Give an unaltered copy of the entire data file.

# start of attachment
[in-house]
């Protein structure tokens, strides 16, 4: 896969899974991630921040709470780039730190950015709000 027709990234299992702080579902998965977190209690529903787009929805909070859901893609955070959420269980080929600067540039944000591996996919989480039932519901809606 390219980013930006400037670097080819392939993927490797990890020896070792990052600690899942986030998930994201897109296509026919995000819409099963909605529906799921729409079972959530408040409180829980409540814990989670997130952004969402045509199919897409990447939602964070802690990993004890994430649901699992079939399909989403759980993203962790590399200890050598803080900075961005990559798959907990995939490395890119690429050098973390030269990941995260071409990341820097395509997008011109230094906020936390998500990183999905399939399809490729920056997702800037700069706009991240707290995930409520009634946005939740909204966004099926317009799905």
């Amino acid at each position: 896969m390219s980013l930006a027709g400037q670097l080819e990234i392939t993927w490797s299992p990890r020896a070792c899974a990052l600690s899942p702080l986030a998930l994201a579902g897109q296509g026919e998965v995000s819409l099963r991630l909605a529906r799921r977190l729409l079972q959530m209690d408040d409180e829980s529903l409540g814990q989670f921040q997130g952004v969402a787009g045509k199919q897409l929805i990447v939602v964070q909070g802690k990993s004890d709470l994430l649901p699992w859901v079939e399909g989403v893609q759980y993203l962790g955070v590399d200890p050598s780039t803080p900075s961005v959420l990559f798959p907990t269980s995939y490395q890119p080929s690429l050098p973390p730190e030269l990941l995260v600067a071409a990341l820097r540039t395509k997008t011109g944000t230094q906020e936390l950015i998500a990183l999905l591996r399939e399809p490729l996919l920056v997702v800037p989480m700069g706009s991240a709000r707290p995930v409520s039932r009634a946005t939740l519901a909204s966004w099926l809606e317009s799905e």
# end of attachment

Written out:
[in-house]
């Protein structure tokens, strides 16, 4: 896969899974991630921040709470780039730190950015709000 027709990234299992702080579902998965977190209690529903787009929805909070859901893609955070959420269980080929600067540039944000591996996919989480039932519901809606 390219980013930006400037670097080819392939993927490797990890020896070792990052600690899942986030998930994201897109296509026919995000819409099963909605529906799921729409079972959530408040409180829980409540814990989670997130952004969402045509199919897409990447939602964070802690990993004890994430649901699992079939399909989403759980993203962790590399200890050598803080900075961005990559798959907990995939490395890119690429050098973390030269990941995260071409990341820097395509997008011109230094906020936390998500990183999905399939399809490729920056997702800037700069706009991240707290995930409520009634946005939740909204966004099926317009799905």
């Amino acid at each position: 896969m390219s980013l930006a027709g400037q670097l080819e990234i392939t993927w490797s299992p990890r020896a070792c899974a990052l600690s899942p702080l986030a998930l994201a579902g897109q296509g026919e998965v995000s819409l099963r991630l909605a529906r799921r977190l729409l079972q959530m209690d408040d409180e829980s529903l409540g814990q989670f921040q997130g952004v969402a787009g045509k199919q897409l929805i990447v939602v964070q909070g802690k990993s004890d709470l994430l649901p699992w859901v079939e399909g989403v893609q759980y993203l962790g955070v590399d200890p050598s780039t803080p900075s961005v959420l990559f798959p907990t269980s995939y490395q890119p080929s690429l050098p973390p730190e030269l990941l995260v600067a071409a990341l820097r540039t395509k997008t011109g944000t230094q906020e936390l950015i998500a990183l999905l591996r399939e399809p490729l996919l920056v997702v800037p989480m700069g706009s991240a709000r707290p995930v409520s039932r009634a946005t939740l519901a909204s966004w099926l809606e317009s799905e």